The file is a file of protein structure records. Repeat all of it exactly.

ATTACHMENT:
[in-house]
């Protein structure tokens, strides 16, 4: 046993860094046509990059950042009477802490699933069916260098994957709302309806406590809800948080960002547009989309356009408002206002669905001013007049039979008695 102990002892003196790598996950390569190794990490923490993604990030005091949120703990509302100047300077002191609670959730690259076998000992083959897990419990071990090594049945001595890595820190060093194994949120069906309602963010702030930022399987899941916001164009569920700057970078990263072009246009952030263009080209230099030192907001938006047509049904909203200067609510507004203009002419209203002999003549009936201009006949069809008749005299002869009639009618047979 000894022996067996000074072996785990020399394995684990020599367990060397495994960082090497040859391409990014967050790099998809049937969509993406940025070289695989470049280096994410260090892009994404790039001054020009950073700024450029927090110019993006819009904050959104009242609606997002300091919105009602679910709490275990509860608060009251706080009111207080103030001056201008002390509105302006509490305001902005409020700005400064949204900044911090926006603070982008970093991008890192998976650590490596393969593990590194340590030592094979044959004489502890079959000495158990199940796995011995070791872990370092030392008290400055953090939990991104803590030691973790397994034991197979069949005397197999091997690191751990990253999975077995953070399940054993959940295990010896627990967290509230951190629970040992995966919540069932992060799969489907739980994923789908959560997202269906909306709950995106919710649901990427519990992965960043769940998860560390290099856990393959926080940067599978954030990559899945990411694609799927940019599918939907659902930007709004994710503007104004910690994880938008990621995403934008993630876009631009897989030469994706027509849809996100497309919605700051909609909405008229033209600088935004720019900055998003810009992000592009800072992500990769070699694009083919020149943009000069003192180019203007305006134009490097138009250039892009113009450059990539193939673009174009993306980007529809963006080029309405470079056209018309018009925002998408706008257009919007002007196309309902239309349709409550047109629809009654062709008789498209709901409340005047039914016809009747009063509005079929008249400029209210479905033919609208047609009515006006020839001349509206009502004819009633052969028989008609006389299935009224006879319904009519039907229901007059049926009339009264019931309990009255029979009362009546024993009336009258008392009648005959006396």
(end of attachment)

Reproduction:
[in-house]
């Protein structure tokens, strides 16, 4: 046993860094046509990059950042009477802490699933069916260098994957709302309806406590809800948080960002547009989309356009408002206002669905001013007049039979008695 102990002892003196790598996950390569190794990490923490993604990030005091949120703990509302100047300077002191609670959730690259076998000992083959897990419990071990090594049945001595890595820190060093194994949120069906309602963010702030930022399987899941916001164009569920700057970078990263072009246009952030263009080209230099030192907001938006047509049904909203200067609510507004203009002419209203002999003549009936201009006949069809008749005299002869009639009618047979 000894022996067996000074072996785990020399394995684990020599367990060397495994960082090497040859391409990014967050790099998809049937969509993406940025070289695989470049280096994410260090892009994404790039001054020009950073700024450029927090110019993006819009904050959104009242609606997002300091919105009602679910709490275990509860608060009251706080009111207080103030001056201008002390509105302006509490305001902005409020700005400064949204900044911090926006603070982008970093991008890192998976650590490596393969593990590194340590030592094979044959004489502890079959000495158990199940796995011995070791872990370092030392008290400055953090939990991104803590030691973790397994034991197979069949005397197999091997690191751990990253999975077995953070399940054993959940295990010896627990967290509230951190629970040992995966919540069932992060799969489907739980994923789908959560997202269906909306709950995106919710649901990427519990992965960043769940998860560390290099856990393959926080940067599978954030990559899945990411694609799927940019599918939907659902930007709004994710503007104004910690994880938008990621995403934008993630876009631009897989030469994706027509849809996100497309919605700051909609909405008229033209600088935004720019900055998003810009992000592009800072992500990769070699694009083919020149943009000069003192180019203007305006134009490097138009250039892009113009450059990539193939673009174009993306980007529809963006080029309405470079056209018309018009925002998408706008257009919007002007196309309902239309349709409550047109629809009654062709008789498209709901409340005047039914016809009747009063509005079929008249400029209210479905033919609208047609009515006006020839001349509206009502004819009633052969028989008609006389299935009224006879319904009519039907229901007059049926009339009264019931309990009255029979009362009546024993009336009258008392009648005959006396």